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Then the progeny that springs
From the forests of our land, Armed with thunder, clad with wings, Shall a wider world command.
VIII. Regions Cæsar never knew
Thy posterity shall sway; Where his eagles never flew, None invincible as they,
Such the bard's prophetic words,
Pregnant with celestial fire,
Bending as he swept the chords
Of his sweet but awful lyre.
She, with all a monarch's pride,
Felt them in her bosom glow:
Rushed to battle, fought, and died;
Dying hurled them at the foe.
Ruffians, pitiless as proud,
Heaven awards the vengeance due; Empire is on us bestowed,
Shame and ruin wait for you,
THERE was a time when Etna's silent fire
Slept unperceived, the mountain yet entire;
When, conscious of no danger from below,
She towered a cloud-capt pyramid of snow.
No thunders shook with deep intestine sound
The blooming groves, that girdled her around,
Her unctuous olives, and her purple vines,
(Unfelt the fury of those bursting mines)
The peasant's hopes, and not in vain, assured,
In peace upon her sloping sides matured.
When on a day, like that of the last doom,
A conflagration labouring in her womb,
She teemed and heaved with an infernal birth,
That shook the circling seas and solid earth.
Dark and voluminous the vapours rise,
And hang their horrors in the neighbouring skies,
While through the stygian veil that blots the day,
In dazzling streaks the vivid lightnings play.
But oh! what muse, and in what powers of song,
Can trace the torrent as it burus along?
Havoc and devastation in the van,
It marches o'er the prostrate works of man.
Vines, olives, herbage, forests, disappear,
And all the charms of a Sicilian year.
Revolving seasons, fruitless as they pass,
See it an uninformed and idle mass;
Without a soil to invite the tiller's care,
Or blade, that might redeem it from despair.
Yet time at length (what will not time achieve?)
Clothes it with earth, and bids the produce live.
Once more the spiry myrtle crowns the glade,
And ruminating flocks enjoy the shade.
Oh bliss precarious, and unsafe retreats,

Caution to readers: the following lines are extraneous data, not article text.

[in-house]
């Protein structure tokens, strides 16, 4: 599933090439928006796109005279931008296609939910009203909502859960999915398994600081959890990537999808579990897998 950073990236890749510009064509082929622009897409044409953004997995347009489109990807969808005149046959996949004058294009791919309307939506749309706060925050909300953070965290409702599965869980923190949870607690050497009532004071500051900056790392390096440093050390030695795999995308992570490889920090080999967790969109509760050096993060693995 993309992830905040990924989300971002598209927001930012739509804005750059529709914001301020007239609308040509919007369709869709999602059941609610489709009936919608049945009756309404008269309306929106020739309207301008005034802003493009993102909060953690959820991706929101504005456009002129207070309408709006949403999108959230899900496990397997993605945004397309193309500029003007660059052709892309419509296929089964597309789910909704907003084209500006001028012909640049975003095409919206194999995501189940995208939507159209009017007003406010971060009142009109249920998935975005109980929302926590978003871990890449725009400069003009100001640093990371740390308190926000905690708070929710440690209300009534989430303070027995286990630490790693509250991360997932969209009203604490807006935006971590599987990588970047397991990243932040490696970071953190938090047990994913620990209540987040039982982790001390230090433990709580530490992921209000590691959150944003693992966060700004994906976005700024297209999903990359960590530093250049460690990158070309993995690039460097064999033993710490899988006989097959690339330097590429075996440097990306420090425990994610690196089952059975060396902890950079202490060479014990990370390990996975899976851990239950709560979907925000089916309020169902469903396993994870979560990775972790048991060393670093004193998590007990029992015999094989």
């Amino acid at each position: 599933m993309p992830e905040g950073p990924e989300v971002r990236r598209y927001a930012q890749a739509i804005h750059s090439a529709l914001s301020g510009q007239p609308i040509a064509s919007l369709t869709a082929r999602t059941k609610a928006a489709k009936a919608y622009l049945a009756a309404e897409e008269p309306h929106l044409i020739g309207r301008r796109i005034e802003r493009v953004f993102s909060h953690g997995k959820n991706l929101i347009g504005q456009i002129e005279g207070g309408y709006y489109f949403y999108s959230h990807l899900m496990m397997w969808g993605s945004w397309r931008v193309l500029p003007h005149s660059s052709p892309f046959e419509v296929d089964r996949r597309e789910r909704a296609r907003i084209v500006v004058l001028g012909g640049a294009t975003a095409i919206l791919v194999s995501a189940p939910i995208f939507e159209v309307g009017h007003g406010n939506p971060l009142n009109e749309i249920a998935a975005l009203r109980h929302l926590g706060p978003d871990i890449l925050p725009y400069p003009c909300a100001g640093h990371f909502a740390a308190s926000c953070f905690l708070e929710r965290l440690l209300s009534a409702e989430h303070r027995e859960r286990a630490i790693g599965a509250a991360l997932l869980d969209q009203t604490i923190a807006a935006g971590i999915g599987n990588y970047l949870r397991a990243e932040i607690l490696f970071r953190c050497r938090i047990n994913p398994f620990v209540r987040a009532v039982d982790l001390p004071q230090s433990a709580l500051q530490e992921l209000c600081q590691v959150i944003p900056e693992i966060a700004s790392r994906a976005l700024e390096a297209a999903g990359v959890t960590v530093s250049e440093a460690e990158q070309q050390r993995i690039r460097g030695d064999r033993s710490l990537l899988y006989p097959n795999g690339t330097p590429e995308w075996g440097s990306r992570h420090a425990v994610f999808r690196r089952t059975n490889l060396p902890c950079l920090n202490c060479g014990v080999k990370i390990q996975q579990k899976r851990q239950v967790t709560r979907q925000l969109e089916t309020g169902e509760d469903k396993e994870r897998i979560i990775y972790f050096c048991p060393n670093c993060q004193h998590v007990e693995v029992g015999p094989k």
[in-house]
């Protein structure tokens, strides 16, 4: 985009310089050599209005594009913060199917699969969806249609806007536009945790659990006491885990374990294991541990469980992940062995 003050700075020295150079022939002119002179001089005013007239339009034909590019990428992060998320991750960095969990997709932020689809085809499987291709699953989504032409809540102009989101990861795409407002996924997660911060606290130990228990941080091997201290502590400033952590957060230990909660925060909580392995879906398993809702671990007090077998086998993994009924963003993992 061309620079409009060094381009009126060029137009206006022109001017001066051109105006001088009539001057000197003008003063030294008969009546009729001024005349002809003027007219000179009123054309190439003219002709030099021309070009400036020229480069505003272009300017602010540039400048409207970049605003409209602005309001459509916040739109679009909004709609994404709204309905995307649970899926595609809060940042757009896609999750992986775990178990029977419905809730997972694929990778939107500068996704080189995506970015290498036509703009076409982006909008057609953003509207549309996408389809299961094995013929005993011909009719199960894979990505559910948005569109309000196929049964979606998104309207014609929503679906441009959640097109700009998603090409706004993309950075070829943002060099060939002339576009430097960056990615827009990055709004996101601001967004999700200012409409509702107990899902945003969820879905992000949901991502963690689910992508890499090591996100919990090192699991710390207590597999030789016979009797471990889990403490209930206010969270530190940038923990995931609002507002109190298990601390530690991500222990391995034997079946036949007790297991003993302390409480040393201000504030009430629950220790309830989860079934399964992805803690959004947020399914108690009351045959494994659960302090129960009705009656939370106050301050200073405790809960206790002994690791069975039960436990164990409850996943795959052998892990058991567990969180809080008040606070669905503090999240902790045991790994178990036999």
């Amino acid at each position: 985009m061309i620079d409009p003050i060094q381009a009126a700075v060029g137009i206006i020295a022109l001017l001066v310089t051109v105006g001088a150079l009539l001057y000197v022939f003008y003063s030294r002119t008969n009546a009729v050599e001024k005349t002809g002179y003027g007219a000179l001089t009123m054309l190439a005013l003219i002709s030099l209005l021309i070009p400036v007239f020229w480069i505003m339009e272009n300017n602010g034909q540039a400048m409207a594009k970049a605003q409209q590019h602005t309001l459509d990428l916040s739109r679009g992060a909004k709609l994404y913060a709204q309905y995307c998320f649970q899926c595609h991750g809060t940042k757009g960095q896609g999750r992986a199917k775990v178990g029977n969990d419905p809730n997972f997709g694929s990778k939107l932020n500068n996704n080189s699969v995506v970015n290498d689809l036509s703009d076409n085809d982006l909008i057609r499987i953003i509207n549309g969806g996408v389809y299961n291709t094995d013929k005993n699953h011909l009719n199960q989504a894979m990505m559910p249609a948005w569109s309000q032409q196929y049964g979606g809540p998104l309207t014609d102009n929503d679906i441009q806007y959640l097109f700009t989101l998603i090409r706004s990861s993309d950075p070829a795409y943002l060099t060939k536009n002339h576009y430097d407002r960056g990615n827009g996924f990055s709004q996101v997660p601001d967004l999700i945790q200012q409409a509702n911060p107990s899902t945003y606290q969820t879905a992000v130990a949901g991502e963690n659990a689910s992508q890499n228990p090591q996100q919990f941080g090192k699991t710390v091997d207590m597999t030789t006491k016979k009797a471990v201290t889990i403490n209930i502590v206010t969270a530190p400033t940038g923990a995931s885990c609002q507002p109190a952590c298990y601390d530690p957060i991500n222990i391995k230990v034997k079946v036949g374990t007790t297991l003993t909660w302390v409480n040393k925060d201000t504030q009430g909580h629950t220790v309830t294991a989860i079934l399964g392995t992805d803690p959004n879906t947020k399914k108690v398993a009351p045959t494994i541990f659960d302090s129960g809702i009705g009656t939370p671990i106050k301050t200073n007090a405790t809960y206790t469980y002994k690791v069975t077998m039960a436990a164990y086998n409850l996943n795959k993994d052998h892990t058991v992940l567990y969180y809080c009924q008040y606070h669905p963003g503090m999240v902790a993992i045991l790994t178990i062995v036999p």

Oh charming paradise of short-lived sweets!
The self-same gale, that wafts the fragrance round,
Brings to the distant ear a sullen sound:
Again the mountain feels the imprisoned foe,
Again pours ruin on the vale below.
Ten thousand swains the wasted scene deplore,
That only future ages can restore.
Ye monarchs, whom the lure of honour draws,
Who write in blood the merits of your cause,
Who strike the blow, then plead your own defence,
Glory your aim, but justice your pretence,
Behold in Ætna's emblematic fires
The mischiefs your ambitious pride inspires!
Fast by the stream, that bounds your just domain,
And tells you where ye have a right to reign,
A nation dwells, not envious of your throne,
Studious of peace, their neighbours', and their own.
Ill-fated race! how deeply must they rue
Their only crime, vicinity to you!
The trumpet sounds, your legions swarm abroad,
Through the ripe harvest lies their destined road;
At every step beneath their feet they tread
The life of multitudes, a nation's bread!
Earth seems a garden in its loveliest dress
Before them, and behind a wilderness.
Famine, and pestilence, her first-born son,
Attend to finish what the sword begun;
And echoing praises, such as fiends might earn,
And folly pays, resound at your return.
A calm succeeds-but plenty, with her train
Of heart-felt joys, succeeds not soon again,
And years of pining indigence must show
What scourges are the gods that rule below.
Yet man, laborious man, by slow degrees,
(Such is his thirst of opulence and ease)
Plies all the sinews of industrious toil,
Gleans up the refuse of the general spoil,
Rebuilds the towers, that smoked upon the plain,
And the sun gilds the shining spires again.
Increasing commerce and reviving art
Renew the quarrel on the conqueror's part;
And the sad lesson must be learned once more,"
That wealth within is ruin at the door.
What are ye, monarchs, laurelled herces, say,
But Etnas of the suffering world ye sway?
Sweet nature, stripped of her embroidered robe,
Deplores the wasted regions of her globe;
And stands a witness at truth's awful bar,
To prove you there, destroyers, as ye are.
Oh place me in some heaven-protected isle,
Where peace, and equity, and freedom, smile;
Where no volcano pours his fiery flood,
No crested warrior dips his plume in blood;
Where power secures what industry has won;
Where to succeed is not to be undone;
A land that distant tyrants hate in vain,
In Britain's isle, beneath a George's reign!
THE GIFT OF MY COUSIN ANN BODHAM.
On that those lips had language! Life has passed
With me but roughly since I heard thee last.
Those lips are thine-thy own sweet smiles I see,
The same, that oft in childhood solaced me;
Voice only fails, else, how distinct they say,
"Grieve not, my child, chase all thy fears away!"
The meek intelligence of those dear eyes
(Blest be the art that can immortalize,
The art that baffles time's tyrannic claim
To quench it) here shines on me still the same.
Faithful remembrancer of one so dear,
Oh welcome guest, though unexpected here!